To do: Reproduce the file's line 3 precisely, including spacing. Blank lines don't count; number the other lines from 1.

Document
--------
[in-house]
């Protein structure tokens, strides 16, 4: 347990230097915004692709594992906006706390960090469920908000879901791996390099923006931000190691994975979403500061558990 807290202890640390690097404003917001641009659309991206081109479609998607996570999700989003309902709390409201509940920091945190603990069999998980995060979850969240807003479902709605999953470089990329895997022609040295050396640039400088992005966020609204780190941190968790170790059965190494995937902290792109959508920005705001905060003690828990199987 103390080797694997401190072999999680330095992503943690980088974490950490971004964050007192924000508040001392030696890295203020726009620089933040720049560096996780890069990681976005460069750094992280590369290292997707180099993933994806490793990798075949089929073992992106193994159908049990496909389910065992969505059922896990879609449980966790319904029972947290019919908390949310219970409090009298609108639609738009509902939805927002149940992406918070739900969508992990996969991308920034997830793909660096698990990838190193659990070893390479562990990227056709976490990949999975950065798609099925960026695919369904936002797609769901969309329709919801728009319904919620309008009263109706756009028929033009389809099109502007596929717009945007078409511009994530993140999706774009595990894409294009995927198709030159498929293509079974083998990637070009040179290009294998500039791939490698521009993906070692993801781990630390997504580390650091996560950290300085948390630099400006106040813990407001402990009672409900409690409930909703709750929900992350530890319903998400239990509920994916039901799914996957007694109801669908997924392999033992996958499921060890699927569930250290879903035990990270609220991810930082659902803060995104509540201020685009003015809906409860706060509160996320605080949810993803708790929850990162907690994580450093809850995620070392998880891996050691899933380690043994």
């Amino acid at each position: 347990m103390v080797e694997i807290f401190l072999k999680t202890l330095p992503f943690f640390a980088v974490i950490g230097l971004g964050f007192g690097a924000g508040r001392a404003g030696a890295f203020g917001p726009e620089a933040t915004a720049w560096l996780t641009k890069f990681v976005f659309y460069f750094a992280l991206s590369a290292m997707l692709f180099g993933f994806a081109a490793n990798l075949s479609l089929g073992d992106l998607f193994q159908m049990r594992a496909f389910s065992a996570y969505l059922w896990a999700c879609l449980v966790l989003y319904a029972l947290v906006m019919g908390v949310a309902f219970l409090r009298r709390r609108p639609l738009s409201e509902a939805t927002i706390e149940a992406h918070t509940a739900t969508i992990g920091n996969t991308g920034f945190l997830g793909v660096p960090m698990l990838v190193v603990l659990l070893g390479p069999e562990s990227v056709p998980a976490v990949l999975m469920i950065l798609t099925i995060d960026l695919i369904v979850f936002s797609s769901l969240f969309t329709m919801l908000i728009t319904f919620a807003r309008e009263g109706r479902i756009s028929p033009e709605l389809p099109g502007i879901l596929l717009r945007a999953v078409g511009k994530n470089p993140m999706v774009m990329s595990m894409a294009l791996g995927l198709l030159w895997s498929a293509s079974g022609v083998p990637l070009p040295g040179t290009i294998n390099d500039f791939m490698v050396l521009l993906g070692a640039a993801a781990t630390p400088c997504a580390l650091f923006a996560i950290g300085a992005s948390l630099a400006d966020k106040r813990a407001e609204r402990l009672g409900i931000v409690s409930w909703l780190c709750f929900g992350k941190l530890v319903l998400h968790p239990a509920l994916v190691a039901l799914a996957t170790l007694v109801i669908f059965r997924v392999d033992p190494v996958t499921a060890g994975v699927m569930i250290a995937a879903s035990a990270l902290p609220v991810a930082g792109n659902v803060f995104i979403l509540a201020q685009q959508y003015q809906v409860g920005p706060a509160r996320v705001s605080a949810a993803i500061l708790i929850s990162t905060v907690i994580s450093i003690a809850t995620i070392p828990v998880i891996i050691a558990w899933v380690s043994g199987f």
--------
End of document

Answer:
């Amino acid at each position: 347990m103390v080797e694997i807290f401190l072999k999680t202890l330095p992503f943690f640390a980088v974490i950490g230097l971004g964050f007192g690097a924000g508040r001392a404003g030696a890295f203020g917001p726009e620089a933040t915004a720049w560096l996780t641009k890069f990681v976005f659309y460069f750094a992280l991206s590369a290292m997707l692709f180099g993933f994806a081109a490793n990798l075949s479609l089929g073992d992106l998607f193994q159908m049990r594992a496909f389910s065992a996570y969505l059922w896990a999700c879609l449980v966790l989003y319904a029972l947290v906006m019919g908390v949310a309902f219970l409090r009298r709390r609108p639609l738009s409201e509902a939805t927002i706390e149940a992406h918070t509940a739900t969508i992990g920091n996969t991308g920034f945190l997830g793909v660096p960090m698990l990838v190193v603990l659990l070893g390479p069999e562990s990227v056709p998980a976490v990949l999975m469920i950065l798609t099925i995060d960026l695919i369904v979850f936002s797609s769901l969240f969309t329709m919801l908000i728009t319904f919620a807003r309008e009263g109706r479902i756009s028929p033009e709605l389809p099109g502007i879901l596929l717009r945007a999953v078409g511009k994530n470089p993140m999706v774009m990329s595990m894409a294009l791996g995927l198709l030159w895997s498929a293509s079974g022609v083998p990637l070009p040295g040179t290009i294998n390099d500039f791939m490698v050396l521009l993906g070692a640039a993801a781990t630390p400088c997504a580390l650091f923006a996560i950290g300085a992005s948390l630099a400006d966020k106040r813990a407001e609204r402990l009672g409900i931000v409690s409930w909703l780190c709750f929900g992350k941190l530890v319903l998400h968790p239990a509920l994916v190691a039901l799914a996957t170790l007694v109801i669908f059965r997924v392999d033992p190494v996958t499921a060890g994975v699927m569930i250290a995937a879903s035990a990270l902290p609220v991810a930082g792109n659902v803060f995104i979403l509540a201020q685009q959508y003015q809906v409860g920005p706060a509160r996320v705001s605080a949810a993803i500061l708790i929850s990162t905060v907690i994580s450093i003690a809850t995620i070392p828990v998880i891996i050691a558990w899933v380690s043994g199987f």